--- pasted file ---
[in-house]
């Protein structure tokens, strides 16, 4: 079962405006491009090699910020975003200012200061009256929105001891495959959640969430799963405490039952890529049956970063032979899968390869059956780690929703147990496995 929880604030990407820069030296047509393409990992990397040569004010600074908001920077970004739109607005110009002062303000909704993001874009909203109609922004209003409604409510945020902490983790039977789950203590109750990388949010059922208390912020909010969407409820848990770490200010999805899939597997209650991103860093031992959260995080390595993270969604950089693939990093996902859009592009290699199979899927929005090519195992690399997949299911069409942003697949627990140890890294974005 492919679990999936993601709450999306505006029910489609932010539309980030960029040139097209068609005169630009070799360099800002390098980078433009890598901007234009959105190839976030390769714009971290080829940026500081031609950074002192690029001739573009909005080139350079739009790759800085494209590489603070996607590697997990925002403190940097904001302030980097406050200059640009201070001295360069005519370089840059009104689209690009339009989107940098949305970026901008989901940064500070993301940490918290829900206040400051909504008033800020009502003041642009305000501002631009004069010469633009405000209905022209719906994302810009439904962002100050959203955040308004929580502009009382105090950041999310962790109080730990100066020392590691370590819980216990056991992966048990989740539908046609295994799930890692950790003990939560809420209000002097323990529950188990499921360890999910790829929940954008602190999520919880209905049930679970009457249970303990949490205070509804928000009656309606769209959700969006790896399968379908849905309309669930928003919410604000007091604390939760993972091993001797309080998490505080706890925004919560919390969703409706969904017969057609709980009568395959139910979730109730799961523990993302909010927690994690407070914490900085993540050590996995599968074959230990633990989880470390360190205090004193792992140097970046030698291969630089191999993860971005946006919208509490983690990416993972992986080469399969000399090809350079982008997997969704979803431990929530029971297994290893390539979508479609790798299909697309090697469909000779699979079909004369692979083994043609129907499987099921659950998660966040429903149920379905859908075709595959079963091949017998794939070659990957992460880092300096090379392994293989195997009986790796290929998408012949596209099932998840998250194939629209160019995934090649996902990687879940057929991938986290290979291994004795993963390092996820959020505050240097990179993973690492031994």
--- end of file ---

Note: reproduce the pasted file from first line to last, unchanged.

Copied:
[in-house]
């Protein structure tokens, strides 16, 4: 079962405006491009090699910020975003200012200061009256929105001891495959959640969430799963405490039952890529049956970063032979899968390869059956780690929703147990496995 929880604030990407820069030296047509393409990992990397040569004010600074908001920077970004739109607005110009002062303000909704993001874009909203109609922004209003409604409510945020902490983790039977789950203590109750990388949010059922208390912020909010969407409820848990770490200010999805899939597997209650991103860093031992959260995080390595993270969604950089693939990093996902859009592009290699199979899927929005090519195992690399997949299911069409942003697949627990140890890294974005 492919679990999936993601709450999306505006029910489609932010539309980030960029040139097209068609005169630009070799360099800002390098980078433009890598901007234009959105190839976030390769714009971290080829940026500081031609950074002192690029001739573009909005080139350079739009790759800085494209590489603070996607590697997990925002403190940097904001302030980097406050200059640009201070001295360069005519370089840059009104689209690009339009989107940098949305970026901008989901940064500070993301940490918290829900206040400051909504008033800020009502003041642009305000501002631009004069010469633009405000209905022209719906994302810009439904962002100050959203955040308004929580502009009382105090950041999310962790109080730990100066020392590691370590819980216990056991992966048990989740539908046609295994799930890692950790003990939560809420209000002097323990529950188990499921360890999910790829929940954008602190999520919880209905049930679970009457249970303990949490205070509804928000009656309606769209959700969006790896399968379908849905309309669930928003919410604000007091604390939760993972091993001797309080998490505080706890925004919560919390969703409706969904017969057609709980009568395959139910979730109730799961523990993302909010927690994690407070914490900085993540050590996995599968074959230990633990989880470390360190205090004193792992140097970046030698291969630089191999993860971005946006919208509490983690990416993972992986080469399969000399090809350079982008997997969704979803431990929530029971297994290893390539979508479609790798299909697309090697469909000779699979079909004369692979083994043609129907499987099921659950998660966040429903149920379905859908075709595959079963091949017998794939070659990957992460880092300096090379392994293989195997009986790796290929998408012949596209099932998840998250194939629209160019995934090649996902990687879940057929991938986290290979291994004795993963390092996820959020505050240097990179993973690492031994």